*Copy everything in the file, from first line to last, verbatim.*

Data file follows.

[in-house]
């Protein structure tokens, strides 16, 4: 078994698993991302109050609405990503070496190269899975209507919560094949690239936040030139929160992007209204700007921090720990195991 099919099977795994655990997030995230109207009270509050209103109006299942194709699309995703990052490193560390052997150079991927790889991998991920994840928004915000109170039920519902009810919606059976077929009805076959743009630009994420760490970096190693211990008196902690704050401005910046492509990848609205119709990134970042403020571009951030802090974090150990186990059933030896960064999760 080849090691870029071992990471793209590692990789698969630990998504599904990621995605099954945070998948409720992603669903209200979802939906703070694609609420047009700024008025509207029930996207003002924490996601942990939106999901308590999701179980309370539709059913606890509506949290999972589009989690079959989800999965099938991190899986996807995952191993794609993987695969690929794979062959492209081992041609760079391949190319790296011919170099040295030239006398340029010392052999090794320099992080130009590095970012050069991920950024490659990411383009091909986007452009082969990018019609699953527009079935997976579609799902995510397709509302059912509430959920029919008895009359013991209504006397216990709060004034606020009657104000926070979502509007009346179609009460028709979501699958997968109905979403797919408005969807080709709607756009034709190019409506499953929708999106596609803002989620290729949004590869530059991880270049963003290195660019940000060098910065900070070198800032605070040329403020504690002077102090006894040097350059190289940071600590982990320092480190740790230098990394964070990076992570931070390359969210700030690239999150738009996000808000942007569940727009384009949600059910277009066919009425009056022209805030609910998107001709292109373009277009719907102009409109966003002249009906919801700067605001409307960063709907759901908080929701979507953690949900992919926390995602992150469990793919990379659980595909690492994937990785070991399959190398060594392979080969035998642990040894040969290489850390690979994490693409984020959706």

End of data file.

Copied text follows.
[in-house]
């Protein structure tokens, strides 16, 4: 078994698993991302109050609405990503070496190269899975209507919560094949690239936040030139929160992007209204700007921090720990195991 099919099977795994655990997030995230109207009270509050209103109006299942194709699309995703990052490193560390052997150079991927790889991998991920994840928004915000109170039920519902009810919606059976077929009805076959743009630009994420760490970096190693211990008196902690704050401005910046492509990848609205119709990134970042403020571009951030802090974090150990186990059933030896960064999760 080849090691870029071992990471793209590692990789698969630990998504599904990621995605099954945070998948409720992603669903209200979802939906703070694609609420047009700024008025509207029930996207003002924490996601942990939106999901308590999701179980309370539709059913606890509506949290999972589009989690079959989800999965099938991190899986996807995952191993794609993987695969690929794979062959492209081992041609760079391949190319790296011919170099040295030239006398340029010392052999090794320099992080130009590095970012050069991920950024490659990411383009091909986007452009082969990018019609699953527009079935997976579609799902995510397709509302059912509430959920029919008895009359013991209504006397216990709060004034606020009657104000926070979502509007009346179609009460028709979501699958997968109905979403797919408005969807080709709607756009034709190019409506499953929708999106596609803002989620290729949004590869530059991880270049963003290195660019940000060098910065900070070198800032605070040329403020504690002077102090006894040097350059190289940071600590982990320092480190740790230098990394964070990076992570931070390359969210700030690239999150738009996000808000942007569940727009384009949600059910277009066919009425009056022209805030609910998107001709292109373009277009719907102009409109966003002249009906919801700067605001409307960063709907759901908080929701979507953690949900992919926390995602992150469990793919990379659980595909690492994937990785070991399959190398060594392979080969035998642990040894040969290489850390690979994490693409984020959706």